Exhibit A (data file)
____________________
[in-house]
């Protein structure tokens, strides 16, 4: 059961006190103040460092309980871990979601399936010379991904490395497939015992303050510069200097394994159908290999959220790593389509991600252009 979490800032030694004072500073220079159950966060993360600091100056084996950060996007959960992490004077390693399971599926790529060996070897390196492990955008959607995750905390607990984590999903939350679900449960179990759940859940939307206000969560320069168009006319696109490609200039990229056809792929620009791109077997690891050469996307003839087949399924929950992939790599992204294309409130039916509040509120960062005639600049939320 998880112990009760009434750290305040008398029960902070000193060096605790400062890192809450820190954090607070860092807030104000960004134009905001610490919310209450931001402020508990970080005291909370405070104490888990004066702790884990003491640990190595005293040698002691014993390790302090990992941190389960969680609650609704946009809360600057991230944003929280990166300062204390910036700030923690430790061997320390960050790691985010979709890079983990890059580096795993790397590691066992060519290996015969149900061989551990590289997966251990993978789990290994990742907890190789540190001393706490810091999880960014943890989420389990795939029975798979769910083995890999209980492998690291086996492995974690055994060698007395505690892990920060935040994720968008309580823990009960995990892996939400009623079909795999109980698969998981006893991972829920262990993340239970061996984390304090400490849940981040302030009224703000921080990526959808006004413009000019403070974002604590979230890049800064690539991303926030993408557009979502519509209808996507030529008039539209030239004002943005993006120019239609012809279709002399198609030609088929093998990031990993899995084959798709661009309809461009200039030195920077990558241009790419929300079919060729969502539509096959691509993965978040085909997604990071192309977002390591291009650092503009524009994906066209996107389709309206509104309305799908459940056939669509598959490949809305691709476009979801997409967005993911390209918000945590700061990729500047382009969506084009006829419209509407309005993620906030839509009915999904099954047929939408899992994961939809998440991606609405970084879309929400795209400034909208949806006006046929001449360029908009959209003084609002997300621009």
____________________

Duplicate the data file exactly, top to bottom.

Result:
[in-house]
């Protein structure tokens, strides 16, 4: 059961006190103040460092309980871990979601399936010379991904490395497939015992303050510069200097394994159908290999959220790593389509991600252009 979490800032030694004072500073220079159950966060993360600091100056084996950060996007959960992490004077390693399971599926790529060996070897390196492990955008959607995750905390607990984590999903939350679900449960179990759940859940939307206000969560320069168009006319696109490609200039990229056809792929620009791109077997690891050469996307003839087949399924929950992939790599992204294309409130039916509040509120960062005639600049939320 998880112990009760009434750290305040008398029960902070000193060096605790400062890192809450820190954090607070860092807030104000960004134009905001610490919310209450931001402020508990970080005291909370405070104490888990004066702790884990003491640990190595005293040698002691014993390790302090990992941190389960969680609650609704946009809360600057991230944003929280990166300062204390910036700030923690430790061997320390960050790691985010979709890079983990890059580096795993790397590691066992060519290996015969149900061989551990590289997966251990993978789990290994990742907890190789540190001393706490810091999880960014943890989420389990795939029975798979769910083995890999209980492998690291086996492995974690055994060698007395505690892990920060935040994720968008309580823990009960995990892996939400009623079909795999109980698969998981006893991972829920262990993340239970061996984390304090400490849940981040302030009224703000921080990526959808006004413009000019403070974002604590979230890049800064690539991303926030993408557009979502519509209808996507030529008039539209030239004002943005993006120019239609012809279709002399198609030609088929093998990031990993899995084959798709661009309809461009200039030195920077990558241009790419929300079919060729969502539509096959691509993965978040085909997604990071192309977002390591291009650092503009524009994906066209996107389709309206509104309305799908459940056939669509598959490949809305691709476009979801997409967005993911390209918000945590700061990729500047382009969506084009006829419209509407309005993620906030839509009915999904099954047929939408899992994961939809998440991606609405970084879309929400795209400034909208949806006006046929001449360029908009959209003084609002997300621009």